In other CUV/SUV news, Buick has canceled sedans in Mexico but you can buy their CUVs.

    This current reality is getting less and less fun for me.

    • 0 avatar
      Hummer

      I don’t understand why everyone thinks Chrysler needs a full line of vehicles to exist, there are no stand alone Chrysler dealers in the US, it’s literally a different badge on a lot, a lot that contains a wide variety of vehicle segments to meet consumer demands. Just so happens that not every vehicle on that lot shares the same badge.

  • avatar
    SC5door

    Interesting that the land would come full circle as it was the home of the Dodge Main plant until Chrysler closed it in Jan of 1980.

    • 0 avatar
      JimZ

      my dad worked at Dodge Main for a brief time when they were building Aspens and Volares; this would have been right before the near-BK back then. The stories I’ve heard about how those pieces of s**t were built just re-inforces my belief that the absolute, utter worst car you can buy here new today is 1,000,000,000 times better than anything being shoveled out back then.

      • 0 avatar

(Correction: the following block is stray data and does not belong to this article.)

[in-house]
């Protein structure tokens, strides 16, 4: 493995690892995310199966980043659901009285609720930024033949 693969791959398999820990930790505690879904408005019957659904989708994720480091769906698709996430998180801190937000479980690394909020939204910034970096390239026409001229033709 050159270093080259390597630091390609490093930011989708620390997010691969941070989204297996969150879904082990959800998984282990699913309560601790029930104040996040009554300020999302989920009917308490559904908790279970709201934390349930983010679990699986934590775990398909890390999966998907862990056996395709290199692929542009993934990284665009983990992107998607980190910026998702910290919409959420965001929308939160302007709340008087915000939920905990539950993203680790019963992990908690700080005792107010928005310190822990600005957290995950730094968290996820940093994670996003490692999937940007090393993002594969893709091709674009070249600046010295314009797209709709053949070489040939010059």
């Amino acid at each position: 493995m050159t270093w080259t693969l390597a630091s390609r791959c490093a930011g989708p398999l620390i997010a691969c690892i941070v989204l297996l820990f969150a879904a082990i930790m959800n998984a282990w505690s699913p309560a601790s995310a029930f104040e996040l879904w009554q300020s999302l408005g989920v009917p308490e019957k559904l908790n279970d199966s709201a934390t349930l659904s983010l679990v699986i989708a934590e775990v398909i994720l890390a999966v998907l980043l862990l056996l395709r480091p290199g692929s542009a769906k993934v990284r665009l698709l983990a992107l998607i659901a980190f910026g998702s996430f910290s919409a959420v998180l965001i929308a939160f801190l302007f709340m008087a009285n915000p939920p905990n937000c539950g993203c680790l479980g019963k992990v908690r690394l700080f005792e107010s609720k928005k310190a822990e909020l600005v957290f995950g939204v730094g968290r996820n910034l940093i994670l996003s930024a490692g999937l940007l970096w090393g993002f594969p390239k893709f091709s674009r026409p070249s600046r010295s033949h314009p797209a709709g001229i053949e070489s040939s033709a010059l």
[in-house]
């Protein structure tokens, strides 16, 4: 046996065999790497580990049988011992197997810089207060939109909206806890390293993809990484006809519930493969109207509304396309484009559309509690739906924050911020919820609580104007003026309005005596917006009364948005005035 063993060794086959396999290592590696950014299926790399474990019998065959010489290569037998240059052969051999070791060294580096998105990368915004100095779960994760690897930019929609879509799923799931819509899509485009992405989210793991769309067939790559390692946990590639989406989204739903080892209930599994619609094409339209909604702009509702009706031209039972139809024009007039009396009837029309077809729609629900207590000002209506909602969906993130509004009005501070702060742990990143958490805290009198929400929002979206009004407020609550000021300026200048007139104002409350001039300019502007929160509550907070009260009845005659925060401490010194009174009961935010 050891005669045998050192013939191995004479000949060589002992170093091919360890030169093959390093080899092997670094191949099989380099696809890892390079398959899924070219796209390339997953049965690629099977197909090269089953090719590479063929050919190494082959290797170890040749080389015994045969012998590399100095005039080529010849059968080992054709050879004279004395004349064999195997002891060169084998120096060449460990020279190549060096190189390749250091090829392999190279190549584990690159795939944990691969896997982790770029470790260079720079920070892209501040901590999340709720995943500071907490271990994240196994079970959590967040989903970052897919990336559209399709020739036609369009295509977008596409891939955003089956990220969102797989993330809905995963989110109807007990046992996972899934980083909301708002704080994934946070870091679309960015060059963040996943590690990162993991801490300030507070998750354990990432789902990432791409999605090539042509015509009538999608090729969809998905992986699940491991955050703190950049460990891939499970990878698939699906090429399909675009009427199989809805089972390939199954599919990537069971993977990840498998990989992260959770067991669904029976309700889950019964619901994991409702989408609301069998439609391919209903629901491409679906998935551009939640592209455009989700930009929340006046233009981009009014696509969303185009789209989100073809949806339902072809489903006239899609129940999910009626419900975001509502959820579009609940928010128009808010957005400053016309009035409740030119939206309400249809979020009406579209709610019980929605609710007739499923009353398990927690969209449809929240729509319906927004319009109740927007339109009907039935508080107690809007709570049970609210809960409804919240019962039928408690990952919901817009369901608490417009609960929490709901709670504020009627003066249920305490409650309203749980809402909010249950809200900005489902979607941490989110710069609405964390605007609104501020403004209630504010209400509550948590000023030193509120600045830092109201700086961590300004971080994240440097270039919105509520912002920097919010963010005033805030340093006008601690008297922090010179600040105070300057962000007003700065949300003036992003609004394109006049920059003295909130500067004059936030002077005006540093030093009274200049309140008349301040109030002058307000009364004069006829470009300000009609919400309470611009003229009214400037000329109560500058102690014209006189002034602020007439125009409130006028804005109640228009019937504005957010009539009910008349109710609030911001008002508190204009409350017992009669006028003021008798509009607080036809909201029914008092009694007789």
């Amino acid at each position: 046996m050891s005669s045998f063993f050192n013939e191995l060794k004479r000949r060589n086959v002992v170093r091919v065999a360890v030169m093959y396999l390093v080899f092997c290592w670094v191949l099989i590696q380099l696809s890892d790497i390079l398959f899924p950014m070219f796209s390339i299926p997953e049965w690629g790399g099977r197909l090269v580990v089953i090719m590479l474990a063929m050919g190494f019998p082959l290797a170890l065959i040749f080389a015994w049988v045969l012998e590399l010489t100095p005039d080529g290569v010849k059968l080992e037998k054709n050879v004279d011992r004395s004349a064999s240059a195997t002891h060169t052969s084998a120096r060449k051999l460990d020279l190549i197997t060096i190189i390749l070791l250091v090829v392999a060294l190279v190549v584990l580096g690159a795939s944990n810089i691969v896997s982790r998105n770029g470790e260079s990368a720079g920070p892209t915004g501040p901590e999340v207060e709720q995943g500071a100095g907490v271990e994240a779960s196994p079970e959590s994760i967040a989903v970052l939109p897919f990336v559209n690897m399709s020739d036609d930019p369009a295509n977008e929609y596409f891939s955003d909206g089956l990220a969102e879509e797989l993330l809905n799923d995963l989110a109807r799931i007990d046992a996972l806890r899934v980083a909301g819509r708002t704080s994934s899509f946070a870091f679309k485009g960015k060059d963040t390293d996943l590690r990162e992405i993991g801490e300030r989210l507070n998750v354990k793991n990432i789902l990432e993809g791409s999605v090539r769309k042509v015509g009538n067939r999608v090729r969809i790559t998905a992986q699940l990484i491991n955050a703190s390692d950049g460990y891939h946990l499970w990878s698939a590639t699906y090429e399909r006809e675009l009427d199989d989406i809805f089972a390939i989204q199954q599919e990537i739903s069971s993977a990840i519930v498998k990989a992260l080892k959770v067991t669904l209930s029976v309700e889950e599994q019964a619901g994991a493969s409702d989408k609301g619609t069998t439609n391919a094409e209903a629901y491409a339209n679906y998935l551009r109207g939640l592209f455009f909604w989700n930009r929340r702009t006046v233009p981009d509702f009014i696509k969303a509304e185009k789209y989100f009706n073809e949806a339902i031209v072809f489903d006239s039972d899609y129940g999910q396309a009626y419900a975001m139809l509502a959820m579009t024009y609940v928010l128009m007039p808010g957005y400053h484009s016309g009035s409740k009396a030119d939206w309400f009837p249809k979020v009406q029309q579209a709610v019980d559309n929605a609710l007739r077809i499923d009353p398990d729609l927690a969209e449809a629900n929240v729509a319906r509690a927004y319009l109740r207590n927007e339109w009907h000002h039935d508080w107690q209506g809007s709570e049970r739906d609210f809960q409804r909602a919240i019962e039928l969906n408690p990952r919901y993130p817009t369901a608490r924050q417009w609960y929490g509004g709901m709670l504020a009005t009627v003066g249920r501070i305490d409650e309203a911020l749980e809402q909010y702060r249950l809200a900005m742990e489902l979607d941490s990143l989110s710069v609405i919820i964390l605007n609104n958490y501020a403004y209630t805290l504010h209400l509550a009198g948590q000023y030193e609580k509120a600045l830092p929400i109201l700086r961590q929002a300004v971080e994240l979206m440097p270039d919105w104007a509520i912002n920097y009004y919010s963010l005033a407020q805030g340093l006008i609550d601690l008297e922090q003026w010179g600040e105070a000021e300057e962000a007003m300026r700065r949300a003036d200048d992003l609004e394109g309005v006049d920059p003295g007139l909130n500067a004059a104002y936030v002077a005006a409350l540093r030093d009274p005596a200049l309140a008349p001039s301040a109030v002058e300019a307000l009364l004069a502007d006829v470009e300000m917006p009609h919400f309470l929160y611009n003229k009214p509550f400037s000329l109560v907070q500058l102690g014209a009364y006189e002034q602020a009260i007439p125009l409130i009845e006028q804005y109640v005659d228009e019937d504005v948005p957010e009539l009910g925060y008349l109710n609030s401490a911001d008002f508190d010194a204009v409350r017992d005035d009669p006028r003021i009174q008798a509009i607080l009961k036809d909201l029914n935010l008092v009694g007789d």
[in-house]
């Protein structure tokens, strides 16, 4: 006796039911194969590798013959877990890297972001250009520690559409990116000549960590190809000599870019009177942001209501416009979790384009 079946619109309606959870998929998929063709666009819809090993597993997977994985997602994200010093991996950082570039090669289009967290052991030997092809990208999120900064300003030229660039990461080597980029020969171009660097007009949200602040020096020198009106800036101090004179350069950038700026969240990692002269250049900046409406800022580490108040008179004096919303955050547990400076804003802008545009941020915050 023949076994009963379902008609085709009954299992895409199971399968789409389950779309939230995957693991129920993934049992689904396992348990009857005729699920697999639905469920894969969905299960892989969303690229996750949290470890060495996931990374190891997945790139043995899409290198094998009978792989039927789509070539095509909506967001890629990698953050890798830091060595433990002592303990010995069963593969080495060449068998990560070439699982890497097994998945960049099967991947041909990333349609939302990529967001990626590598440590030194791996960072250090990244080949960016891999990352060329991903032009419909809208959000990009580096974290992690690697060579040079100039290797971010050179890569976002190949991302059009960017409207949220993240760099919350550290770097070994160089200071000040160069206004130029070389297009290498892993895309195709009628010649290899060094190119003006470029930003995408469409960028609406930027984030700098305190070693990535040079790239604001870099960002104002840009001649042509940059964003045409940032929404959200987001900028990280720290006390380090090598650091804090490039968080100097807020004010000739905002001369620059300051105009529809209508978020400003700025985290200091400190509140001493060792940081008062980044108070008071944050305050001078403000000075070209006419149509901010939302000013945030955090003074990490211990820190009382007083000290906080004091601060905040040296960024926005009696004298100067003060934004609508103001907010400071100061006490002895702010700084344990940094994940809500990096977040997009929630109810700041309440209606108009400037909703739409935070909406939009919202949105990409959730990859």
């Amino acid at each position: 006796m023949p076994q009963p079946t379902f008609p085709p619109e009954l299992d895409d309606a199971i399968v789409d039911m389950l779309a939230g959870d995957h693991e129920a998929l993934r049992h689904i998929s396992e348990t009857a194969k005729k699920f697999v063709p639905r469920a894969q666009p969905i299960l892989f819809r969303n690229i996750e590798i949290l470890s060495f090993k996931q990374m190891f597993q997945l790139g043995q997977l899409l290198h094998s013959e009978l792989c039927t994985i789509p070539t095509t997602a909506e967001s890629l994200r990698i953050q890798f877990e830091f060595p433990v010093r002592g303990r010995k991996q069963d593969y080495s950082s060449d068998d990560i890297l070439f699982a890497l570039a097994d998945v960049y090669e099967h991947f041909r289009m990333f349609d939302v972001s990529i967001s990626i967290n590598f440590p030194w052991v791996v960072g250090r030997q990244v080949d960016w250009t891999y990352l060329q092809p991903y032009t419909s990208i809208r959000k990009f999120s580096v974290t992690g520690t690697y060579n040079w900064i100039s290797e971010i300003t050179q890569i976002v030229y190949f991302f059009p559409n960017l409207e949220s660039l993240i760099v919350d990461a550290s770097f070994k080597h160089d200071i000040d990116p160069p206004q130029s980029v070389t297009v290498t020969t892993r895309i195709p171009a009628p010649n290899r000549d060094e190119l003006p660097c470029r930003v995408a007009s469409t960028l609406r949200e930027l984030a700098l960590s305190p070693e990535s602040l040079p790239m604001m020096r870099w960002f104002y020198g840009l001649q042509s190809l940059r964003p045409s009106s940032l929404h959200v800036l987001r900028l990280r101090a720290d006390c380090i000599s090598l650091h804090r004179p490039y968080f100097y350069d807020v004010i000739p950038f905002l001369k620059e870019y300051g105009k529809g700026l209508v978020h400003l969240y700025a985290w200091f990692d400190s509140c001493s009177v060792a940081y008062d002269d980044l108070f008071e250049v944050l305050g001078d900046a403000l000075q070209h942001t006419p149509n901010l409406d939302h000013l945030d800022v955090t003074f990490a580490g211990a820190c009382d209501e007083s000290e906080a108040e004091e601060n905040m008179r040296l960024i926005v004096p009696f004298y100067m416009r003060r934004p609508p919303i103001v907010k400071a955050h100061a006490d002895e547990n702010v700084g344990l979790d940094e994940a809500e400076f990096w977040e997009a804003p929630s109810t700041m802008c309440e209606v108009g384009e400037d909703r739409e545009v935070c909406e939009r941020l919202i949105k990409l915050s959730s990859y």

BobinPgh

        One argument against the bailout of Chrysler was: What has this company produced to benefit humanity, all they did was build unreliable gas guzzlers? We all the know the answer to that one, it’s all about saving boring, tedious jobs, not about the product.

    • 0 avatar
      sgeffe

      Yes. The irony is not lost!

      Native Detroiter before moving to Toledo in 1984, and I remember a lot of the goings-on, and the loss of that entire neighborhood! (After GM’s announcement last year, the Free Press had an article about that debacle, including a photo montage.)

  • avatar
    JohnTaurus

    OF COURSE GM wouldnt be reasonable when discussing selling the plant. This is just like when several companies tried to buy Saturn, Saab, Hummer, etc when GM announced they were being shut down. I remember reading a few times that “an agreement couldn’t be reached”. In other words, like this plant, GM would rather see the brands die than be reasonable with someone looking to acquire them.

    “We are shutting this brand down, it isnt worth us continuing it.”

    “I wanna buy it! How much?”

    “Oh, its incredibly valuable, I need a lot from it, it’s worth SO MUCH MONEY!”

    “Right…”

    I see individuals acting this way with cars. You will let your Gran Torino rot into the ground before you let someone get it for a reasonable price. Pathetic. Smh

    • 0 avatar
      JimZ

      I still think this whole “unallocation” thing is a negotiating ploy with the UAW contract coming up in September. If there’s truly no future for these plants then I don’t see why they’d want to just sit on them; they cost money just by existing. Nevermind the ill will from Hamtramck and Detroit bending over backwards for them to get the place built.